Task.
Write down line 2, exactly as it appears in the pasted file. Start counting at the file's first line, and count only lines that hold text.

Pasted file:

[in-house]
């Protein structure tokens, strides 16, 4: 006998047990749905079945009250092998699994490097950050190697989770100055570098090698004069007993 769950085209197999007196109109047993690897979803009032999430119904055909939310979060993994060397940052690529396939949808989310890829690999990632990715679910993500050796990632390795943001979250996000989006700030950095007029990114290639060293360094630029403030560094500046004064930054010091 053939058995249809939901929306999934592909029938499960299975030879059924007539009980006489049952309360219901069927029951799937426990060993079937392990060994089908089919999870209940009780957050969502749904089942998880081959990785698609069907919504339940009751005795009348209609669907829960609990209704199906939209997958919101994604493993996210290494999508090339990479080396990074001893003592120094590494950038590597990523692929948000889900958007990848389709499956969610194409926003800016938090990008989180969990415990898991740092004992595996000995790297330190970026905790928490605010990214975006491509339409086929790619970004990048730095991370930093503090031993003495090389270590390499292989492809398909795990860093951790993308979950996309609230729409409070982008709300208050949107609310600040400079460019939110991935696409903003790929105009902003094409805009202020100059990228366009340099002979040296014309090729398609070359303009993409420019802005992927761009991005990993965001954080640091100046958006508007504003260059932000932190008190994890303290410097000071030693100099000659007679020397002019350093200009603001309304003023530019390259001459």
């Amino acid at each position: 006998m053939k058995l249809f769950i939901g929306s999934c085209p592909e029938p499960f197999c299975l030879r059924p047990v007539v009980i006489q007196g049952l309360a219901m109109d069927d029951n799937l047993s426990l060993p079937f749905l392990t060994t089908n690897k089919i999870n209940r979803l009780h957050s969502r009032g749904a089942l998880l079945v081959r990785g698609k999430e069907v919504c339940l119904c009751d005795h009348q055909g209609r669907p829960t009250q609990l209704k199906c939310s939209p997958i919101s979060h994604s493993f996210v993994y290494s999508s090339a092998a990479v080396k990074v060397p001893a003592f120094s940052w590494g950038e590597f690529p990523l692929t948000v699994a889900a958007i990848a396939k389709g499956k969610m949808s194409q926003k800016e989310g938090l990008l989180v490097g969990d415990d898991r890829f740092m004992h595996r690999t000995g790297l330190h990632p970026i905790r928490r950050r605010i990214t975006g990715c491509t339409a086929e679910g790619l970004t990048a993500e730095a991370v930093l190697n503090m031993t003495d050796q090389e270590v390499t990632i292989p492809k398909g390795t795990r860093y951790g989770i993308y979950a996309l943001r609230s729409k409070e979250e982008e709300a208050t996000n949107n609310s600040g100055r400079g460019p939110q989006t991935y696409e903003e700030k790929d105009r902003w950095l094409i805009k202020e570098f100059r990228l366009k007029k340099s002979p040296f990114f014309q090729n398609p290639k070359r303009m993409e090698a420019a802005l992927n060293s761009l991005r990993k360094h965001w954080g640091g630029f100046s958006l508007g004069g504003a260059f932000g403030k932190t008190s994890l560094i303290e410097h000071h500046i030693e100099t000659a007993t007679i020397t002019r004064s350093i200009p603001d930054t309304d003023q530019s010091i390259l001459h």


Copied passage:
């Protein structure tokens, strides 16, 4: 006998047990749905079945009250092998699994490097950050190697989770100055570098090698004069007993 769950085209197999007196109109047993690897979803009032999430119904055909939310979060993994060397940052690529396939949808989310890829690999990632990715679910993500050796990632390795943001979250996000989006700030950095007029990114290639060293360094630029403030560094500046004064930054010091 053939058995249809939901929306999934592909029938499960299975030879059924007539009980006489049952309360219901069927029951799937426990060993079937392990060994089908089919999870209940009780957050969502749904089942998880081959990785698609069907919504339940009751005795009348209609669907829960609990209704199906939209997958919101994604493993996210290494999508090339990479080396990074001893003592120094590494950038590597990523692929948000889900958007990848389709499956969610194409926003800016938090990008989180969990415990898991740092004992595996000995790297330190970026905790928490605010990214975006491509339409086929790619970004990048730095991370930093503090031993003495090389270590390499292989492809398909795990860093951790993308979950996309609230729409409070982008709300208050949107609310600040400079460019939110991935696409903003790929105009902003094409805009202020100059990228366009340099002979040296014309090729398609070359303009993409420019802005992927761009991005990993965001954080640091100046958006508007504003260059932000932190008190994890303290410097000071030693100099000659007679020397002019350093200009603001309304003023530019390259001459």